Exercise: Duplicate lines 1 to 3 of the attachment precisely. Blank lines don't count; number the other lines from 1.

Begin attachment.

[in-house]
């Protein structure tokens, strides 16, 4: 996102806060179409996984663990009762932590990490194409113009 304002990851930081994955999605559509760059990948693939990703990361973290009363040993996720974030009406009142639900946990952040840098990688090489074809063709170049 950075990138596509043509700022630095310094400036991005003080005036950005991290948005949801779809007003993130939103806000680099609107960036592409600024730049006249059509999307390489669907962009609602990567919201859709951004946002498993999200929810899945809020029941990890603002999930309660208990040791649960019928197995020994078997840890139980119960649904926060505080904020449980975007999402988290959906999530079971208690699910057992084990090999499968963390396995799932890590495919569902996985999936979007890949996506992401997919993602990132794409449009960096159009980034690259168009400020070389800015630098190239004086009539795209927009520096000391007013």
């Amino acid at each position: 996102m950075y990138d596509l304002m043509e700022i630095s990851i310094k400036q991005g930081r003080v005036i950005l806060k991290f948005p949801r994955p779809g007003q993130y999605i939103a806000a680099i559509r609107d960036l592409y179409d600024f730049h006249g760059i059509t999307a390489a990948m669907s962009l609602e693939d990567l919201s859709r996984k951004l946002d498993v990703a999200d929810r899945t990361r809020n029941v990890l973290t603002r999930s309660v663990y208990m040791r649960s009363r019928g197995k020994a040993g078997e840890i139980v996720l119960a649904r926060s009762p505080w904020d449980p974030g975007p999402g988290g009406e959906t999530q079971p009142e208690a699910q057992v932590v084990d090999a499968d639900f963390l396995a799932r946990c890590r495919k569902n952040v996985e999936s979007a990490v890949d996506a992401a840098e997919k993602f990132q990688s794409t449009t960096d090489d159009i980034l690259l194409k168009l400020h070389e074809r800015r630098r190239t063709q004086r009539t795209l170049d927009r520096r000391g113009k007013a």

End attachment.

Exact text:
[in-house]
């Protein structure tokens, strides 16, 4: 996102806060179409996984663990009762932590990490194409113009 304002990851930081994955999605559509760059990948693939990703990361973290009363040993996720974030009406009142639900946990952040840098990688090489074809063709170049 950075990138596509043509700022630095310094400036991005003080005036950005991290948005949801779809007003993130939103806000680099609107960036592409600024730049006249059509999307390489669907962009609602990567919201859709951004946002498993999200929810899945809020029941990890603002999930309660208990040791649960019928197995020994078997840890139980119960649904926060505080904020449980975007999402988290959906999530079971208690699910057992084990090999499968963390396995799932890590495919569902996985999936979007890949996506992401997919993602990132794409449009960096159009980034690259168009400020070389800015630098190239004086009539795209927009520096000391007013």
């Amino acid at each position: 996102m950075y990138d596509l304002m043509e700022i630095s990851i310094k400036q991005g930081r003080v005036i950005l806060k991290f948005p949801r994955p779809g007003q993130y999605i939103a806000a680099i559509r609107d960036l592409y179409d600024f730049h006249g760059i059509t999307a390489a990948m669907s962009l609602e693939d990567l919201s859709r996984k951004l946002d498993v990703a999200d929810r899945t990361r809020n029941v990890l973290t603002r999930s309660v663990y208990m040791r649960s009363r019928g197995k020994a040993g078997e840890i139980v996720l119960a649904r926060s009762p505080w904020d449980p974030g975007p999402g988290g009406e959906t999530q079971p009142e208690a699910q057992v932590v084990d090999a499968d639900f963390l396995a799932r946990c890590r495919k569902n952040v996985e999936s979007a990490v890949d996506a992401a840098e997919k993602f990132q990688s794409t449009t960096d090489d159009i980034l690259l194409k168009l400020h070389e074809r800015r630098r190239t063709q004086r009539t795209l170049d927009r520096r000391g113009k007013a």